`I would encourage undergraduates students to read it, for it does summarise well a classical Marxist analysis of social policy and welfare' - Social Policy The anti-capitalist movement is increasingly challenging the global hegemony of neo-liberalism. The arguments against the neo-liberal agenda are clearly articulated in Rethinking Welfare. The authors highlight the growing inequalities and decimation of state welfare, and use Marxist approaches to contemporary social policy to provide a defence of the welfare state. Divided into three main sections, the first part of this volume looks at the growth of inequality, and social and environmental degradation. Part Two centres on the authors' argument for the relevance of core Marxists concepts in aiding our understanding of social policy. This section includes Marxist approaches to a range of welfare issues, and their implications for studying welfare regimes and practices. Issues covered include: · Class and class struggle · Opression · Alienation and the family The last part of the book explores the question of globalization and the consequences of international neo-liberalism on indebted countries as well as the neo-liberal agenda of the Conservative and New Labour governments in Britain. The authors conclude with the prospect of an alternative welfare future which may form part of the challenge against global neo-liberalism.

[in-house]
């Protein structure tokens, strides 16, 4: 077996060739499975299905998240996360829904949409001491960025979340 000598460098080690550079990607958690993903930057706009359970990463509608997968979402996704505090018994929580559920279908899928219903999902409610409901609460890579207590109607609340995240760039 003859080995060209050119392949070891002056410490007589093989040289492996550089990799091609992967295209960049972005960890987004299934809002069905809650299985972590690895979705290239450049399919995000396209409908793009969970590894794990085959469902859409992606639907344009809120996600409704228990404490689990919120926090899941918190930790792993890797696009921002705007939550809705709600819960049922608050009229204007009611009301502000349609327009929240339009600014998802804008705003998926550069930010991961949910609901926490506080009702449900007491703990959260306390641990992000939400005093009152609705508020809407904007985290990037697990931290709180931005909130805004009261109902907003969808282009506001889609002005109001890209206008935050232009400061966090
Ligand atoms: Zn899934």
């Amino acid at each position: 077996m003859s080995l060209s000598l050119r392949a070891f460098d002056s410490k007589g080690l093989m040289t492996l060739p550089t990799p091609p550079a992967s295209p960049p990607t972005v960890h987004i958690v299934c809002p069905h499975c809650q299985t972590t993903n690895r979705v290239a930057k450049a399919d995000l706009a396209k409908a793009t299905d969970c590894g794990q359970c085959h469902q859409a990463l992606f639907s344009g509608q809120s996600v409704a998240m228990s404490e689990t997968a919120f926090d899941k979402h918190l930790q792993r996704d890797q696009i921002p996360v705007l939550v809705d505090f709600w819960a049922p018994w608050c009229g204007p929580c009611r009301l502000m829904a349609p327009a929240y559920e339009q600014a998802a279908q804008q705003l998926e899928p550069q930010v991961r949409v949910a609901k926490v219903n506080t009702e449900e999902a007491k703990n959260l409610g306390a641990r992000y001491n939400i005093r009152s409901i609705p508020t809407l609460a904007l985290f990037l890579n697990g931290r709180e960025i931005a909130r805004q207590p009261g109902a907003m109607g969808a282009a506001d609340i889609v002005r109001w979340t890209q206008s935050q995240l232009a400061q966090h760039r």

‘The Bedrock of a Decent, Civilised and Stable Society’: Capitalism and the Family

‘The Bedrock of a Decent, Civilised and Stable Society’: Capitalism and the Family

‘The bedrock of a decent, civilised and stable society’: Capitalism and the family

As we noted in the previous chapter, the family is a key site for the oppression of women and gays. In this chapter we expand this discussion to look at the family and welfare policy. Family-related policy is a central area of state social welfare activity. Social work agencies structure much of their work around notions of ‘family support’ or ‘family intervention’ to manage a range of social problems. Health visitors and community nurses visit families to check on the health and progress of young children or the elderly, taking account of their home environment and family situation in their ...

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